Basswood bark “explosions” caused by Nectria cankers

Written by: Linda Williams, forest health specialist, Woodruff. Linda.Williams@wisconsin.gov, 715-356-5211 x232

Many small Nectria cankers are present on this basswood tree.

Many small Nectria cankers are present on this basswood tree. Photo: Linda Williams

Winter is a great time to look for cankers on trees, so I thought I’d highlight one this month that you may have noticed but not recognized.  Most of you probably know Nectria as “the target canker” because growth patterns give the canker face a series of rings, expanding outwards as the canker ages, causing it to resemble a target. But on basswood, the cankers can appear very different at first glance.  On basswood, it may look like there are small “explosions” that occurred under the bark. The bark may be popped out a bit, may have oddly shaped outward growths, and it may or may not be clear that it’s hollow underneath the bark. When you peel away the outer bark and all the gnarly growths, you do end up with a typical Nectria canker face, but on basswood, you often have to dig to get to it. Accompanying photographs show the “bark explosion” appearance that you might notice, as well as what it looks like when you remove the bark.

Nectria cankers are perennial, meaning they grow a little each year. They are made of solid wood (not decayed wood unless another fungus has caused the damage). They typically have staining associated with them; this can cause degrade in lumber value of your final product.  If the cankers occur on small branches they can grow to girdle the branch, but the cankers found under the “bark explosions” on the main stem of basswood trees are not typically going to be able to cause that level of damage, and will instead simply continue to grow for many years.

Although this article focused on Nectria on basswood, the fungus can infect a number of other hardwood species. In those other species, you won’t find the “bark explosions” that you see on basswood, and instead will typically find a target shaped, open-faced canker.

Closer examination of one of the Nectria cankers on the basswood tree shown in the first photo. You can see how the bark appears to be “exploding” from the inside.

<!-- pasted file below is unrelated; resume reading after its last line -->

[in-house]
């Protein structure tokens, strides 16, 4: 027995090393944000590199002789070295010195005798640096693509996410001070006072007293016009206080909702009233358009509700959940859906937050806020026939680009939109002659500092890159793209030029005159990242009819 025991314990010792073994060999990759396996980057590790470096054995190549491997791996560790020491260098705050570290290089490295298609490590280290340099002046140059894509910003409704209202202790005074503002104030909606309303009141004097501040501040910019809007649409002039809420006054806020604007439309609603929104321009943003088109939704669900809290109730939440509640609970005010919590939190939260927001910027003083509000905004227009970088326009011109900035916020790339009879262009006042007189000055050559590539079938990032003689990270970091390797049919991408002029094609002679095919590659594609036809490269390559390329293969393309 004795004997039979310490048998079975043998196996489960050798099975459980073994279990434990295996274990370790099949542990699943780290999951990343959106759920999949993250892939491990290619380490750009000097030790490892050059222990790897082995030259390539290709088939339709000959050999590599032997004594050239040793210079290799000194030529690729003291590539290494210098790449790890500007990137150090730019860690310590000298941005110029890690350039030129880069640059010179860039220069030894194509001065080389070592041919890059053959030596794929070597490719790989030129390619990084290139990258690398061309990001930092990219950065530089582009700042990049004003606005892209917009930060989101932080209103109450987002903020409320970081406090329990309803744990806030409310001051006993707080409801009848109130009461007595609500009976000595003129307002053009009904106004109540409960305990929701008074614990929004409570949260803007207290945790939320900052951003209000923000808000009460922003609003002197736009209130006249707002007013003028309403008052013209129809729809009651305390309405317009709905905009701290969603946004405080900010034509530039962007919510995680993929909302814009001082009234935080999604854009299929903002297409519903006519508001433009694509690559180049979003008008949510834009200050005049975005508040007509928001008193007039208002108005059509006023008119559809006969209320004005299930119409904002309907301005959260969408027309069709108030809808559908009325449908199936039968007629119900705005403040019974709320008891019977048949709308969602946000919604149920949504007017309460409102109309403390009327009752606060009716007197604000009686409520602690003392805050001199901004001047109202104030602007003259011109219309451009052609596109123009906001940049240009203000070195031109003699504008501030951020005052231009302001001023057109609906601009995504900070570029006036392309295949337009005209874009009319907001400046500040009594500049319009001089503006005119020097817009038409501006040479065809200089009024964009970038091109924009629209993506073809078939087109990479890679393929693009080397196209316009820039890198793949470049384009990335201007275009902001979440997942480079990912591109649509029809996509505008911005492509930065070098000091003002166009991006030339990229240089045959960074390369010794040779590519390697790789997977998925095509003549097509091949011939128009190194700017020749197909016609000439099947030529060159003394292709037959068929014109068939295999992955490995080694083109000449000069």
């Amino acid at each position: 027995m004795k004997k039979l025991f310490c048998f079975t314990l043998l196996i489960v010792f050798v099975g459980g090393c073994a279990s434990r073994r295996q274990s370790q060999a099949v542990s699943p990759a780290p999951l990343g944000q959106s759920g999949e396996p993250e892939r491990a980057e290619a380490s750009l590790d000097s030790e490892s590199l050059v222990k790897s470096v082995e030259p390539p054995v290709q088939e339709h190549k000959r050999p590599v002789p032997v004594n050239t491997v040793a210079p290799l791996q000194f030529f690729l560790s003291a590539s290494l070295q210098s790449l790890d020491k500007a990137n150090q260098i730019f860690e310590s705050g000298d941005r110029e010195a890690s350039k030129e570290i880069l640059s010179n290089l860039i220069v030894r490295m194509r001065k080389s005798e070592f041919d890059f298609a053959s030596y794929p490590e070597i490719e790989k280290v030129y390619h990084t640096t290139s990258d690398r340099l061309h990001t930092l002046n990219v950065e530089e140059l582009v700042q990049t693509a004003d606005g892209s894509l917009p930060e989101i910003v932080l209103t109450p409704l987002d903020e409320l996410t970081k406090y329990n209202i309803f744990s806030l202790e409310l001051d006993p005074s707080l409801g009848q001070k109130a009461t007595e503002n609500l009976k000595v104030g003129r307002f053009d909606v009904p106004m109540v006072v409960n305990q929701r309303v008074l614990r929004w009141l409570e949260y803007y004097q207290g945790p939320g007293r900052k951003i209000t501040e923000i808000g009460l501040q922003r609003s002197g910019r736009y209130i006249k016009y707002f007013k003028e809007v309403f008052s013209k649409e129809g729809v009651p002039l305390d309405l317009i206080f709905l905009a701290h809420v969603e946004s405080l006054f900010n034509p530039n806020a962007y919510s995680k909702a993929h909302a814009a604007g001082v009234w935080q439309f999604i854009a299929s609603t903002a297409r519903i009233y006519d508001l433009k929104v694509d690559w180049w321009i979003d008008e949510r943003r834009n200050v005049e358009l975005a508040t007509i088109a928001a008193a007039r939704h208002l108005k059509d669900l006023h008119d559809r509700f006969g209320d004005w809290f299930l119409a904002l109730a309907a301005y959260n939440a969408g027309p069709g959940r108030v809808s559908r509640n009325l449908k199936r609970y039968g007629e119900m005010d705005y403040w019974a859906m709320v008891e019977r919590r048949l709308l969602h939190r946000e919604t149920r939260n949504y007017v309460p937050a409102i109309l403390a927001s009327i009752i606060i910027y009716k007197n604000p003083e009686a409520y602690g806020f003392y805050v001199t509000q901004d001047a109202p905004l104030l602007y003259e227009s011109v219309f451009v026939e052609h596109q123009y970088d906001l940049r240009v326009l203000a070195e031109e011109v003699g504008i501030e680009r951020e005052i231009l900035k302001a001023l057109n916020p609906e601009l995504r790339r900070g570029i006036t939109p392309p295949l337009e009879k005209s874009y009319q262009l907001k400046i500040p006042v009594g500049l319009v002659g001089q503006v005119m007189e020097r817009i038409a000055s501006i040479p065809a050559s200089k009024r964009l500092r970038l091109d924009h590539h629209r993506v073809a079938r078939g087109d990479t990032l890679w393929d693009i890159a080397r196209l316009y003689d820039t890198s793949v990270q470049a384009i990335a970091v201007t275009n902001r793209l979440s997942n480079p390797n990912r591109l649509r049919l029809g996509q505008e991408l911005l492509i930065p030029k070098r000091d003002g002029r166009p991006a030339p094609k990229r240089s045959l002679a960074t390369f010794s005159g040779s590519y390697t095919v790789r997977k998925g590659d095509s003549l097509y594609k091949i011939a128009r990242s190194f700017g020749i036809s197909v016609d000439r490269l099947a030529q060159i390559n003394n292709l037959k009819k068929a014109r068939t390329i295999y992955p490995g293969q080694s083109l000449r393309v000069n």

Closer examination of one of the Nectria cankers on the basswood tree shown in the first photo. You can see how the bark appears to be “exploding” from the inside. Photo: Linda Williams

Same canker as in the second photograph, starting to peel away the bark covering the canker face.

Same canker as in the second photograph, starting to peel away the bark covering the canker face. Photo: Linda Willliams

After removing the bark covering the canker, you can see the typical target-shaped canker formed by perennial growth of the fungus.

After removing the bark covering the canker, you can see the typical target-shaped canker formed by perennial growth of the fungus. Photo: Linda Williams

Another example of odd bark growth on basswood associated with Nectria canker.  These growths were very thick and solid, but underneath was a small Nectria canker.

Another example of odd bark growth on basswood associated with Nectria canker.  These growths were very thick and solid, but underneath was a small Nectria canker. Photo: Linda Williams

This cross section through a Nectria canker shows the staining that occurs in the tree due to Nectria.

This cross section through a Nectria canker shows the staining that occurs in the tree due to Nectria. Photo: Linda Williams

 

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